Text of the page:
Tonight’s really not my night.
I’m headed to the penthouse. When the elevator opens, a guy in his late teens stands in the doorway. He’s wearing an oversized Fendi T-shirt over his shorts. With his platinum-blond hair and hollow cheekbones, he could be on the runway at New York Fashion Week. But he’s not my type, especially when he’s glaring at me like I’m a piece of gum stuck to the sole of his calfskin loafers.
“Adrian R.?” I ask, walking briskly toward him.
“About time,” Adrian snaps. “I don’t care how good your fried rice is, it shouldn’t take over an hour to get here. People need to eat, you know.”
My lips are parched from thirst. My fingers are raw from shredding ginger. My feet are sore from rushing around the kitchen and pedaling my bike faster than ever. But sure. People need to eat.
“Sorry for the long wait.” I hand him the paper bag. Over his shoulder is a stunning view of the Brooklyn skyline through the floor-to-ceiling windows. “Enjoy the food.”
I’m about five feet to the elevator when an outburst makes me spin around.
“What the hell is this?” Adrian holds up the box of fried rice, his face contorted with disgust. “This isn’t what I ordered!”
I warily retrace my steps. Tim rarely messes up the instructions. “Ten sticks of pork satay and two boxes of egg fried rice with shrimp?”
“AND NO SPRING ONIONS!” Adrian rips the slip from the bag and thrusts the piece of paper in my face. “The note is right here! So why is my dinner covered with clumps of gross green stuff?”
Tim even highlighted the special instructions in yellow. But in the chaos, we all missed it. The spring onions are sprinkled on top and can be scraped off. But I get the feeling that suggestion may make our angry customer go nuclear.
“I’m sorry, this is our fault,” I say. “Your food was paid for online, and the refund will go back to the credit card you--”
“I don’t want a refund. I want what I ORDERED!” Adrian explodes. Road rage is bad, but food delivery rage is on a whole other level. “Am I supposed to be happy to have MY OWN money returned for dinner I PAID FOR but didn’t GET after waiting for over AN HOUR? What kind of moron do you think I am?”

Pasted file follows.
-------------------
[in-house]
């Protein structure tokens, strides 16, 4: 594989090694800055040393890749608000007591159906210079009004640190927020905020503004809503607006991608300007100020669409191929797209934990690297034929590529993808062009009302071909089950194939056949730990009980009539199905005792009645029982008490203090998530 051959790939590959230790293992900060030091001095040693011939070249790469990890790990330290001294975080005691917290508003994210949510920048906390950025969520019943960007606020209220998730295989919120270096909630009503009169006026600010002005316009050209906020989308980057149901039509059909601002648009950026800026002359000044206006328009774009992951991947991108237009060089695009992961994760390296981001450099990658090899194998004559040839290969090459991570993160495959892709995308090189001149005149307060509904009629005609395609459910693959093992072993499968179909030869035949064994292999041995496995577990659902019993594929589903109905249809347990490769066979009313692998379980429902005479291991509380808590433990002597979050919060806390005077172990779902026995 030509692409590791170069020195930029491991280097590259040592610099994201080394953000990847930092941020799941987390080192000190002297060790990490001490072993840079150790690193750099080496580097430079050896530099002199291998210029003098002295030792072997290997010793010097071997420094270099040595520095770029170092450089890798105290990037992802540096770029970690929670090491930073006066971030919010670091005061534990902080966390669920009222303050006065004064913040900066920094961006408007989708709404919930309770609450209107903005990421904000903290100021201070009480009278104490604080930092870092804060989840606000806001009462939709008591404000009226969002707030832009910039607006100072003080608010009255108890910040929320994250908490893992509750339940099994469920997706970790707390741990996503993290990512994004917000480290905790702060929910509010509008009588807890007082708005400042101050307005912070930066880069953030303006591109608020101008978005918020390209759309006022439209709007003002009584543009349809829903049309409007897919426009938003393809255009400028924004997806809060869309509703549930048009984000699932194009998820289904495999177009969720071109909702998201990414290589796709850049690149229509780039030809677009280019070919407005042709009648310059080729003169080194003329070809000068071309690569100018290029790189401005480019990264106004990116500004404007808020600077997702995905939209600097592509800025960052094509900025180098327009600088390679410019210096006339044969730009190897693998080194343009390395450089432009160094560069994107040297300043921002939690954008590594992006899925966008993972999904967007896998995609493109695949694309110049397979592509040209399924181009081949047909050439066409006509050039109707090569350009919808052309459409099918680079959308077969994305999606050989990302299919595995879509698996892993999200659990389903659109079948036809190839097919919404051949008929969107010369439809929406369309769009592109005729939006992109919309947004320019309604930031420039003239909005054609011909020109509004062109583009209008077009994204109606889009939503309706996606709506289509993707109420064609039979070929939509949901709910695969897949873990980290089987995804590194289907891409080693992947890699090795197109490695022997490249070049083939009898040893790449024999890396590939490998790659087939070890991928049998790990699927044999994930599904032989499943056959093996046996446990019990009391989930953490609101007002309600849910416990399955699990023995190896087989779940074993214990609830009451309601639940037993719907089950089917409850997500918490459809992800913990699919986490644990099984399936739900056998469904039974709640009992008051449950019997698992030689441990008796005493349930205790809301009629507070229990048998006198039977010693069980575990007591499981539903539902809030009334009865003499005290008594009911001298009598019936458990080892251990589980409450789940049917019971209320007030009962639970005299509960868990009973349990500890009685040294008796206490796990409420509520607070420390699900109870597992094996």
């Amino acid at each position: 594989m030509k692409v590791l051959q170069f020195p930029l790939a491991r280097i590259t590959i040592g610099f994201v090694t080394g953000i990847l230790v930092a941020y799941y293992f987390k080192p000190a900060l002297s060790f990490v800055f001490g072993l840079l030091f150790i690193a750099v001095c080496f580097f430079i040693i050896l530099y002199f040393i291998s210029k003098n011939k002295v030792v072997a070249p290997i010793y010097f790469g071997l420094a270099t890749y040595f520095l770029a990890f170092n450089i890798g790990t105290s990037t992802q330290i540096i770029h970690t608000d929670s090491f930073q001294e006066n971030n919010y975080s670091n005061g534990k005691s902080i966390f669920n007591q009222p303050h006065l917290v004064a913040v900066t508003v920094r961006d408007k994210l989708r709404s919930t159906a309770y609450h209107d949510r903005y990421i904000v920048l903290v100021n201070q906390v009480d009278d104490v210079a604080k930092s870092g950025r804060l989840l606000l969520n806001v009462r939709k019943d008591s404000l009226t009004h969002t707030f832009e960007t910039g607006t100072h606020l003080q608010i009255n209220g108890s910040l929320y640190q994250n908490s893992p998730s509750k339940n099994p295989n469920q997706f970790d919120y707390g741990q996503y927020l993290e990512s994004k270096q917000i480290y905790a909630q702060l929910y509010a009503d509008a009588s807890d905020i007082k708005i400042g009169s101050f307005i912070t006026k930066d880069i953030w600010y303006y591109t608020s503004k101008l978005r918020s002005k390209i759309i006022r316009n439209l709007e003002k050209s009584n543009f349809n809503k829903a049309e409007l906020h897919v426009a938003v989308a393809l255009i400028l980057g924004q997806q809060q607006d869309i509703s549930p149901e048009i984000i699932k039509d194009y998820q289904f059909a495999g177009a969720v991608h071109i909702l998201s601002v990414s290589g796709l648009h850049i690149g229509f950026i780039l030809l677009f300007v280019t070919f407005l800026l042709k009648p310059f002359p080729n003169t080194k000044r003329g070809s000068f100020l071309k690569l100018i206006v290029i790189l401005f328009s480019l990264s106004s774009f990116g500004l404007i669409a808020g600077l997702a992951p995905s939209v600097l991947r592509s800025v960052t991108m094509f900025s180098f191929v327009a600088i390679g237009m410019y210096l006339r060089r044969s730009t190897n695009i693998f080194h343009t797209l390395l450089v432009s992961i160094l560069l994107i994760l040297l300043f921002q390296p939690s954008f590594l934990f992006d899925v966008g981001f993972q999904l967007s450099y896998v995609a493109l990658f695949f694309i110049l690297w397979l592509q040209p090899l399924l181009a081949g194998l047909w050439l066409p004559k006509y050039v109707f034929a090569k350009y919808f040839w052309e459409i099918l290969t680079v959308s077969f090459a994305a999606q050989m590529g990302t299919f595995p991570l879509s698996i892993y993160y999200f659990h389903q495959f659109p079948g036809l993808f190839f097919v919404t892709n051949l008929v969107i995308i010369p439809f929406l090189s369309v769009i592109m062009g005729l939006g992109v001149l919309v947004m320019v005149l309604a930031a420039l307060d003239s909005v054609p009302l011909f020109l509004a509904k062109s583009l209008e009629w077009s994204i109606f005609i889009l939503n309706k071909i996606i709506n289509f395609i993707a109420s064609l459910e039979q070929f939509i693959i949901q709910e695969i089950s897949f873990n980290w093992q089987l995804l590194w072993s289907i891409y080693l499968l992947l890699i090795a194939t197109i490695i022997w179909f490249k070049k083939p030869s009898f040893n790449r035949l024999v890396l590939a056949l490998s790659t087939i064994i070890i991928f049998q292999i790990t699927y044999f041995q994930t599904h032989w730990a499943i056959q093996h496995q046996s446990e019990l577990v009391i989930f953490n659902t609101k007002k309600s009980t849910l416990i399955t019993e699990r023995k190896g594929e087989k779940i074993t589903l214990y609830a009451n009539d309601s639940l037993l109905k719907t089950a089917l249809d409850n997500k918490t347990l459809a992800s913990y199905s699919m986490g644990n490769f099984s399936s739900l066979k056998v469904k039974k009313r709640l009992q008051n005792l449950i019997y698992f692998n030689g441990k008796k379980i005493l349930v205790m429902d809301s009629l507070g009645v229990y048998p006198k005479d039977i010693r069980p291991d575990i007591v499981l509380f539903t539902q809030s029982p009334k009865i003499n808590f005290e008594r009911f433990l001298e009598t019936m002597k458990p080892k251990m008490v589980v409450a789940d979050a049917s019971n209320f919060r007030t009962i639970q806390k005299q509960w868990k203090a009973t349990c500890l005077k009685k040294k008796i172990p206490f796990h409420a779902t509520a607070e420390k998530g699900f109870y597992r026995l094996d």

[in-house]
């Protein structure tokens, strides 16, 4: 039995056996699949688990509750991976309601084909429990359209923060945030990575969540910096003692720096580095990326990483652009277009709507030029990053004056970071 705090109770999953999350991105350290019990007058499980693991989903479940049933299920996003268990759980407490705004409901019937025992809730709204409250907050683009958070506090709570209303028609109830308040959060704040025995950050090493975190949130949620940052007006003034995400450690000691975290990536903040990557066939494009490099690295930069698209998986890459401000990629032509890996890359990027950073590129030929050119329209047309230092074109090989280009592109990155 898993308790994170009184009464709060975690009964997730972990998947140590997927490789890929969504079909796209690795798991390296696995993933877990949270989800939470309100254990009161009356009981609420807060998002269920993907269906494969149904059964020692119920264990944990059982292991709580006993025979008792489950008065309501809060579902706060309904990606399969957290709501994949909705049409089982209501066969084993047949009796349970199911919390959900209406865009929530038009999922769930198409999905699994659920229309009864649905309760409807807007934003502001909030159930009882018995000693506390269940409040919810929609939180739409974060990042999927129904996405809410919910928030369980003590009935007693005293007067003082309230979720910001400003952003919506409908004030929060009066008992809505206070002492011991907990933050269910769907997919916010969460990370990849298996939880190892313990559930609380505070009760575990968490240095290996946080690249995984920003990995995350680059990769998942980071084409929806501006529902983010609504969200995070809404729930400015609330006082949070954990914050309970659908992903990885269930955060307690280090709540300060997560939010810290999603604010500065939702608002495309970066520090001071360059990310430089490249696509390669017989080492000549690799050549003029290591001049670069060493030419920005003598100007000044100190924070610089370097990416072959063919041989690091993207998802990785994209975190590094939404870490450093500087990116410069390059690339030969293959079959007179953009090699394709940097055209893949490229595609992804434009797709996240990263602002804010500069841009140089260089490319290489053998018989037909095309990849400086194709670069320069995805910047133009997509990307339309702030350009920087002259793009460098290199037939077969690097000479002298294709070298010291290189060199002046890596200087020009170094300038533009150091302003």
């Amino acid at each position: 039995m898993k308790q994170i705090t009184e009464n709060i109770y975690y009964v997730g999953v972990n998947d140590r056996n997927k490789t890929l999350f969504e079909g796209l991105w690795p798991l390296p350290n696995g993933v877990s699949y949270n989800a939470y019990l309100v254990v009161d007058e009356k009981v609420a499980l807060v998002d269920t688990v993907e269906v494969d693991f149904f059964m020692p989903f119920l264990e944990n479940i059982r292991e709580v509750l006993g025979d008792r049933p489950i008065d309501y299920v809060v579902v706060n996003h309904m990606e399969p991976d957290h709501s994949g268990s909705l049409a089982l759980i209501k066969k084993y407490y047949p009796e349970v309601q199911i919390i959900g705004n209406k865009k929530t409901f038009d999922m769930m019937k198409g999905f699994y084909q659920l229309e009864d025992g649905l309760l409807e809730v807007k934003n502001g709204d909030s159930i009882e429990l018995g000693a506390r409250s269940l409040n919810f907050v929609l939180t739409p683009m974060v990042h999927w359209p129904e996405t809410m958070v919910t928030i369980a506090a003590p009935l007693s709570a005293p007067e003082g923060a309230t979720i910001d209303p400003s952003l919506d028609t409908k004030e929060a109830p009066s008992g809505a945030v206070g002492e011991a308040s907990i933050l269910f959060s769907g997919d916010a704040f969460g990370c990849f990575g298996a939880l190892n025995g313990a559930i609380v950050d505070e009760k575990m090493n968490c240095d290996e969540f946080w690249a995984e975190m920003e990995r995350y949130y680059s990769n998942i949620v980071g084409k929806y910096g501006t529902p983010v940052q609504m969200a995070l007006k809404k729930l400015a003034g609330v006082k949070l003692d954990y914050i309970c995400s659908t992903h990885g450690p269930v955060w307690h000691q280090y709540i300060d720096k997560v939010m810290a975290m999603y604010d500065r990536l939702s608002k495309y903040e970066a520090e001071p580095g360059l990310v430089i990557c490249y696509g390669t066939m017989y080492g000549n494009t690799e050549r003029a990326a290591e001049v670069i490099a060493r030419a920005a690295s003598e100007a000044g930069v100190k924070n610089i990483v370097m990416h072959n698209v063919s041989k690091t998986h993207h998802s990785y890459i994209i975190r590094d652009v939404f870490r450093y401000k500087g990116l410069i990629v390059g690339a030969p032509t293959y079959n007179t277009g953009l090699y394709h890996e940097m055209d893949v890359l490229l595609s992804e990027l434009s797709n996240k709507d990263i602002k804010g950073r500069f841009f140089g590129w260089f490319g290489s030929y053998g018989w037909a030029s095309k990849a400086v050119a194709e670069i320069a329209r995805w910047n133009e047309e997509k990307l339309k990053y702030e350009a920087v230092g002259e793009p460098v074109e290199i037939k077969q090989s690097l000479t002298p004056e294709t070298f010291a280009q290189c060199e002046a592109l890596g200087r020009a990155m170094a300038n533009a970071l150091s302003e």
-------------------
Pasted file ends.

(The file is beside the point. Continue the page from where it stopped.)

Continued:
“Come on, baby.” Another male voice drifts from inside. “Let’s order pizza, okay?”
The guy who comes into view makes my train of thought jump the tracks. He’s around my age and looks half Asian, half white. He’s wearing nothing but boxer briefs--which means Adrian’s parents probably aren’t home and the two of them have the entire condo to themselves. And all I can think is, why is Adrian having a meltdown at the poor delivery guy when he could be, I don’t know, licking whipped cream off those abs for dinner and dessert?
“Stay out of this, Theo. I’m handling it.” Adrian glowers at me. “What if I’m fatally allergic to spring onions? And all you can say is sorry? Is your chef blind or illiterate?”
Blood rushes to my brain. Aunt Jade works six days a week from dawn to midnight. She never gets to let her hair down--literally, since she’s always wearing a chef’s hairnet, doing the kind of backbreaking work I’m pretty sure this guy has never done in his life.
“You have every reason to be upset that your food wasn’t prepared the way you wanted,” I retort. “But you have no right to insult the chef, who happens to be my aunt.”
“I honestly don’t care.” Adrian points a finger in my face. “You know what? Since you’re not even remorseful, I want compensation.”
I blink. “You didn’t eat the food. And we’re giving you a full refund--”
“I want compensation for the emotional distress you’ve caused. Punitive damages are a thing. My dad’s a senior partner at his law firm.”
I bite on my lip, reining in my anger. Threatening legal action is nuts, but if he’s allergic, we could’ve made him sick. Food preparation is a responsibility, and we screwed up this time.
Because we ran late on this batch of deliveries, I ended up getting more frowns than tips this evening. I dig into my pocket and pull out a few crumpled fives. Guess Clover won’t be getting her favorite bacon dog treats this week.
“I’m sorry, this is all I’ve got on me,” I say. “If you want more, you’ll have to call the shop and talk to my aunt--”
“Adrian, stop it. I mean that.”
The guy he called Theo comes to the door. His brown hair is short on the sides and sticking up in wet spikes on top. His boxer briefs have armani on the waistband. I always wonder why people bother splurging on branded underwear practically no one else gets to see. Maybe it’s for times like this, when the delivery guy has had a tough night and could use a pick-me-up. Okay, Dylan. Stop staring. You don’t need to give his boyfriend another reason to murder you.